“At the height of the storm, anyone outside will face a fearsome blizzard. Innocent snowflakes turn to painfully stinging missiles, darts and tacks, propelled by gusting gales that scream over the seas and roar through the woods. In other words, high winds produce a crystalline ticker-tape parade of snowflakes: furiously falling and flowing flakes filling the fields, whisking past the windows, gliding to the ground and beautifying the bushes. The wild wind whips the snow into roadside rows and churns roof top snow into a creamy concoction with meandering smoky membranes of snow granules that dance to the edges and cascade down the sides. The storm’s gusty gales whip the snow into car-capturing, truck-trapping, bus-blocking, SUV-stalling drifts. It is among the great storms, one of the atmosphere’s awesome displays of change and violence among the momentous events that over time have shaped and changed the course of human events in ways wondrous and ominous,” - Elliot Abrams, AccuWeather.com. Update from a reader:
I’m pretty sure the quote from Abrams was tongue in cheek. He does AccuWeather’s forecasts on Chicago radio and quite often turns the forecast into a literary exercise, usually pretty amusing.
Elliot Abrams is a regular on KYW News Radio here in the Philadelphia area. This type of forecast language is kind of a schtick with him. Sometimes it’s alliteration, sometimes rhymes, sometimes puns, but always in good fun and without taking himself too seriously. The anchors sometimes take some good natured digs at him for it too. So while it may seem a bit dorky, I this “Poseur Alert” is overly harsh in his case. Here’s another example of the kind of things he does on the radio:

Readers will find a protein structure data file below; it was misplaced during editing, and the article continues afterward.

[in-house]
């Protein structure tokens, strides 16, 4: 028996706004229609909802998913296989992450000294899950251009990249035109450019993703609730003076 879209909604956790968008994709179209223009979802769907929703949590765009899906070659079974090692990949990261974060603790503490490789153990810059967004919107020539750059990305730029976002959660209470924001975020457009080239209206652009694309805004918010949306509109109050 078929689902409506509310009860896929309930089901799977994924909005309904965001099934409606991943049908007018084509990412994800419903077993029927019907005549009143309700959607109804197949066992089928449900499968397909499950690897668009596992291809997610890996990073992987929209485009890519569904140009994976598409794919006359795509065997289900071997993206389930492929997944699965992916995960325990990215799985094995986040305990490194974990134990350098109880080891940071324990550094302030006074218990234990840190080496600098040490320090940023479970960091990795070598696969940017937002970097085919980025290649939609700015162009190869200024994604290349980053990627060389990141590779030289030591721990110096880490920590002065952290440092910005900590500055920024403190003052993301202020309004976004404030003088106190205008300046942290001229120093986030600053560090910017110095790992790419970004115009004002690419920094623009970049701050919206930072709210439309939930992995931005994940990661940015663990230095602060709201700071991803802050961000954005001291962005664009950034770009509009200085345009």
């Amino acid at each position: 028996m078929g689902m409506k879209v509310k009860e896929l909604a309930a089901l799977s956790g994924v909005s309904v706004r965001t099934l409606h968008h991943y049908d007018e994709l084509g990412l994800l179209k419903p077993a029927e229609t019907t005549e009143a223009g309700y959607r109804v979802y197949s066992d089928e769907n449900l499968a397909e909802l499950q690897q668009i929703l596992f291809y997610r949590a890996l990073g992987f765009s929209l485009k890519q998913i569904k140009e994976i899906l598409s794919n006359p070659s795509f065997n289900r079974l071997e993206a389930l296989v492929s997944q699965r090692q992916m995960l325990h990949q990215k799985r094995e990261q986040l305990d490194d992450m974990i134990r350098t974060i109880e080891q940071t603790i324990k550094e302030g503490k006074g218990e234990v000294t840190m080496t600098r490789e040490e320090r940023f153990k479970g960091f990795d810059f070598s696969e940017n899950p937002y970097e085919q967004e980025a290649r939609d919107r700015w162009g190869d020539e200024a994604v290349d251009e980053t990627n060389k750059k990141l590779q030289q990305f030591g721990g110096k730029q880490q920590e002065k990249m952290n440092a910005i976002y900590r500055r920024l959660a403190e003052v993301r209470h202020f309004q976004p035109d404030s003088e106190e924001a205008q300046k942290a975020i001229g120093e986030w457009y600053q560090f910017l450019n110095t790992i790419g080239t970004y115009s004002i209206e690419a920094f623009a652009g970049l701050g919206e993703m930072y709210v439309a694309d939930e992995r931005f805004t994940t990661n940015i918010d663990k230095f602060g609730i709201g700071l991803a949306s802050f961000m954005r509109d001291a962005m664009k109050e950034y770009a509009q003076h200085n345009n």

Peter Mark Roget was born in mid-January of 1779. He developed the first thesaurus, allowing us to look up all kinds of synonyms. It also means we could look for words that mean the same thing. What’s coming next? What is just around the corner? What about the future? What’s the weather’s next move? What’s the next step? What about the weekend and next week?
A shot of very cold air is affecting us this week on the strength of face-freezing, collar-clutching, nose-nipping, toe-purpling, thumb-numbing, ice-box bitter, bird-blocking blusters. The icy jaws of winter have opened wide as they bring us face freezing winds from the icy dungeon of Jailer January. This air has crossed the arctic tundra, where venturing out without proper protection is a sure invitation to frozen doom. It won’t be just the glacial frigid gelidity that contributes to the feeling of hyperborean chill, but also the adiathermic biting and piercing hiemal keen and nipping winterbound niveous isocheimal and polar unwarmed infrigidation that numbs our thumbs and freezes our toes.
In short, we’ll face the needles of winter’s icy fingers and the piercing refrigerated ice box blasts of marrow-chilling, teeth-chattering, glaciated, bitter blusters of January cold. There’s no bybassing of the bitterness, no solace from the sun. By the way, it’s gonna be cold.
I’m sure you can dig up a number of other examples off of his AccuWeather blog.